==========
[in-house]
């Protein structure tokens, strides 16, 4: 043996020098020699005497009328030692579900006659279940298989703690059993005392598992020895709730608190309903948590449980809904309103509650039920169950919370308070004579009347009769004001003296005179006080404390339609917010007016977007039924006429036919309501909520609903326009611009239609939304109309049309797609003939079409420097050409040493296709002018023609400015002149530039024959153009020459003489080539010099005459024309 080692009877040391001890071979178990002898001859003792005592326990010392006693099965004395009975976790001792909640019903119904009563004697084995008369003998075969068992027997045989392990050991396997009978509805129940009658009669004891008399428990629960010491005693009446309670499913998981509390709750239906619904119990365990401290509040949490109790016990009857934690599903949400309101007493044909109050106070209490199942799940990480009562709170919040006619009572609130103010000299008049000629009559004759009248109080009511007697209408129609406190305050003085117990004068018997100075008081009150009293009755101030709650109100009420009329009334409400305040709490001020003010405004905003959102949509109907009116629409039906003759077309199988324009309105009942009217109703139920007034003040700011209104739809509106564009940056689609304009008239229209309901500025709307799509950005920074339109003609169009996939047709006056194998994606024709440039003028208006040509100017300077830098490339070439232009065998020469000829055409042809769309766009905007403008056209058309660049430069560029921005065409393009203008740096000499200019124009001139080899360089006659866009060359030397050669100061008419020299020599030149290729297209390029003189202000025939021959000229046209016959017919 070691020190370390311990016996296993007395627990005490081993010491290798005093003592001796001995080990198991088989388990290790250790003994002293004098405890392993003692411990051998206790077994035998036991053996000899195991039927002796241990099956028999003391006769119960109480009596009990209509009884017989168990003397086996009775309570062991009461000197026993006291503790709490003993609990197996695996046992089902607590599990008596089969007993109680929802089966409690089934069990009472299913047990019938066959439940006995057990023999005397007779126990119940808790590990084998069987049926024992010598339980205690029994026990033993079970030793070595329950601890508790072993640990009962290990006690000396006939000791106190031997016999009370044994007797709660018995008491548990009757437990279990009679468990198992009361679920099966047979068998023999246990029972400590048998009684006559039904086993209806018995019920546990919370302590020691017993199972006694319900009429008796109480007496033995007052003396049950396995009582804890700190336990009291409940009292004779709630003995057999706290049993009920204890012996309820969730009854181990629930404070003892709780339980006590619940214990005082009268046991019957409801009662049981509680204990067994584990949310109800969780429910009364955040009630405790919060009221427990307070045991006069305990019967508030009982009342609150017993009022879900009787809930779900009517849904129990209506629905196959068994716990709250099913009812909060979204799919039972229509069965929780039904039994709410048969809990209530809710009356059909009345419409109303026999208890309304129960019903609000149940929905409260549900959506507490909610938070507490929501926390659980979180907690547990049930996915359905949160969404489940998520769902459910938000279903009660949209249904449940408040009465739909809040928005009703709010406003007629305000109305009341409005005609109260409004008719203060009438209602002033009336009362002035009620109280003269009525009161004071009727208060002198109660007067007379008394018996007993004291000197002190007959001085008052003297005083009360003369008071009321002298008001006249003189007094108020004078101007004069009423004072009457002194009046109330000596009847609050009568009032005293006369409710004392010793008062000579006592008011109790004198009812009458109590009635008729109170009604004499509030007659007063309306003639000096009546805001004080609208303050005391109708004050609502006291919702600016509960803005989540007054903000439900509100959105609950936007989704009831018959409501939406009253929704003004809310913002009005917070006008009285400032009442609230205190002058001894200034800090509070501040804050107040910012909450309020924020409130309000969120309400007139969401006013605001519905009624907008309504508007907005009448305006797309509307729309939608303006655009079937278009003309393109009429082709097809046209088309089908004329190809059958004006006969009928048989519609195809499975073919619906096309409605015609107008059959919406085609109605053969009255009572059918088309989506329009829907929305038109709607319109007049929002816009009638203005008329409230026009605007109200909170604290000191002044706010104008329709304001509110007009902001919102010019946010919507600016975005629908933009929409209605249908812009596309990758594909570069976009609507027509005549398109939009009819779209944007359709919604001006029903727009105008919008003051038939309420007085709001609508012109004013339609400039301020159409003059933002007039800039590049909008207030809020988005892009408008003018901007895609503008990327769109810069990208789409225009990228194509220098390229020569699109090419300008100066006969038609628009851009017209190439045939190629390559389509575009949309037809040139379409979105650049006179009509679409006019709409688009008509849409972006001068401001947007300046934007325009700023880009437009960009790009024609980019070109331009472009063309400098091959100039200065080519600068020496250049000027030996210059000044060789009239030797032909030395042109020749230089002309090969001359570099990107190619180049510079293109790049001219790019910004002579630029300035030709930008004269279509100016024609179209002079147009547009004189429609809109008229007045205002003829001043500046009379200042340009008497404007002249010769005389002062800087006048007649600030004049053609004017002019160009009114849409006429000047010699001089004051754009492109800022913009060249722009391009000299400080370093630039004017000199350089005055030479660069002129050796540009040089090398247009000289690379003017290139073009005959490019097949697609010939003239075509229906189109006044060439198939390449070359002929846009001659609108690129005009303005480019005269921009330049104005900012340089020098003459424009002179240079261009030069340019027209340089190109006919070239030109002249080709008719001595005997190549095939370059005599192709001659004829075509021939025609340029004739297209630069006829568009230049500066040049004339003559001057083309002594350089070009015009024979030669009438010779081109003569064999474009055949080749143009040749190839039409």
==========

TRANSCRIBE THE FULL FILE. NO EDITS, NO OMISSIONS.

[in-house]
């Protein structure tokens, strides 16, 4: 043996020098020699005497009328030692579900006659279940298989703690059993005392598992020895709730608190309903948590449980809904309103509650039920169950919370308070004579009347009769004001003296005179006080404390339609917010007016977007039924006429036919309501909520609903326009611009239609939304109309049309797609003939079409420097050409040493296709002018023609400015002149530039024959153009020459003489080539010099005459024309 080692009877040391001890071979178990002898001859003792005592326990010392006693099965004395009975976790001792909640019903119904009563004697084995008369003998075969068992027997045989392990050991396997009978509805129940009658009669004891008399428990629960010491005693009446309670499913998981509390709750239906619904119990365990401290509040949490109790016990009857934690599903949400309101007493044909109050106070209490199942799940990480009562709170919040006619009572609130103010000299008049000629009559004759009248109080009511007697209408129609406190305050003085117990004068018997100075008081009150009293009755101030709650109100009420009329009334409400305040709490001020003010405004905003959102949509109907009116629409039906003759077309199988324009309105009942009217109703139920007034003040700011209104739809509106564009940056689609304009008239229209309901500025709307799509950005920074339109003609169009996939047709006056194998994606024709440039003028208006040509100017300077830098490339070439232009065998020469000829055409042809769309766009905007403008056209058309660049430069560029921005065409393009203008740096000499200019124009001139080899360089006659866009060359030397050669100061008419020299020599030149290729297209390029003189202000025939021959000229046209016959017919 070691020190370390311990016996296993007395627990005490081993010491290798005093003592001796001995080990198991088989388990290790250790003994002293004098405890392993003692411990051998206790077994035998036991053996000899195991039927002796241990099956028999003391006769119960109480009596009990209509009884017989168990003397086996009775309570062991009461000197026993006291503790709490003993609990197996695996046992089902607590599990008596089969007993109680929802089966409690089934069990009472299913047990019938066959439940006995057990023999005397007779126990119940808790590990084998069987049926024992010598339980205690029994026990033993079970030793070595329950601890508790072993640990009962290990006690000396006939000791106190031997016999009370044994007797709660018995008491548990009757437990279990009679468990198992009361679920099966047979068998023999246990029972400590048998009684006559039904086993209806018995019920546990919370302590020691017993199972006694319900009429008796109480007496033995007052003396049950396995009582804890700190336990009291409940009292004779709630003995057999706290049993009920204890012996309820969730009854181990629930404070003892709780339980006590619940214990005082009268046991019957409801009662049981509680204990067994584990949310109800969780429910009364955040009630405790919060009221427990307070045991006069305990019967508030009982009342609150017993009022879900009787809930779900009517849904129990209506629905196959068994716990709250099913009812909060979204799919039972229509069965929780039904039994709410048969809990209530809710009356059909009345419409109303026999208890309304129960019903609000149940929905409260549900959506507490909610938070507490929501926390659980979180907690547990049930996915359905949160969404489940998520769902459910938000279903009660949209249904449940408040009465739909809040928005009703709010406003007629305000109305009341409005005609109260409004008719203060009438209602002033009336009362002035009620109280003269009525009161004071009727208060002198109660007067007379008394018996007993004291000197002190007959001085008052003297005083009360003369008071009321002298008001006249003189007094108020004078101007004069009423004072009457002194009046109330000596009847609050009568009032005293006369409710004392010793008062000579006592008011109790004198009812009458109590009635008729109170009604004499509030007659007063309306003639000096009546805001004080609208303050005391109708004050609502006291919702600016509960803005989540007054903000439900509100959105609950936007989704009831018959409501939406009253929704003004809310913002009005917070006008009285400032009442609230205190002058001894200034800090509070501040804050107040910012909450309020924020409130309000969120309400007139969401006013605001519905009624907008309504508007907005009448305006797309509307729309939608303006655009079937278009003309393109009429082709097809046209088309089908004329190809059958004006006969009928048989519609195809499975073919619906096309409605015609107008059959919406085609109605053969009255009572059918088309989506329009829907929305038109709607319109007049929002816009009638203005008329409230026009605007109200909170604290000191002044706010104008329709304001509110007009902001919102010019946010919507600016975005629908933009929409209605249908812009596309990758594909570069976009609507027509005549398109939009009819779209944007359709919604001006029903727009105008919008003051038939309420007085709001609508012109004013339609400039301020159409003059933002007039800039590049909008207030809020988005892009408008003018901007895609503008990327769109810069990208789409225009990228194509220098390229020569699109090419300008100066006969038609628009851009017209190439045939190629390559389509575009949309037809040139379409979105650049006179009509679409006019709409688009008509849409972006001068401001947007300046934007325009700023880009437009960009790009024609980019070109331009472009063309400098091959100039200065080519600068020496250049000027030996210059000044060789009239030797032909030395042109020749230089002309090969001359570099990107190619180049510079293109790049001219790019910004002579630029300035030709930008004269279509100016024609179209002079147009547009004189429609809109008229007045205002003829001043500046009379200042340009008497404007002249010769005389002062800087006048007649600030004049053609004017002019160009009114849409006429000047010699001089004051754009492109800022913009060249722009391009000299400080370093630039004017000199350089005055030479660069002129050796540009040089090398247009000289690379003017290139073009005959490019097949697609010939003239075509229906189109006044060439198939390449070359002929846009001659609108690129005009303005480019005269921009330049104005900012340089020098003459424009002179240079261009030069340019027209340089190109006919070239030109002249080709008719001595005997190549095939370059005599192709001659004829075509021939025609340029004739297209630069006829568009230049500066040049004339003559001057083309002594350089070009015009024979030669009438010779081109003569064999474009055949080749143009040749190839039409």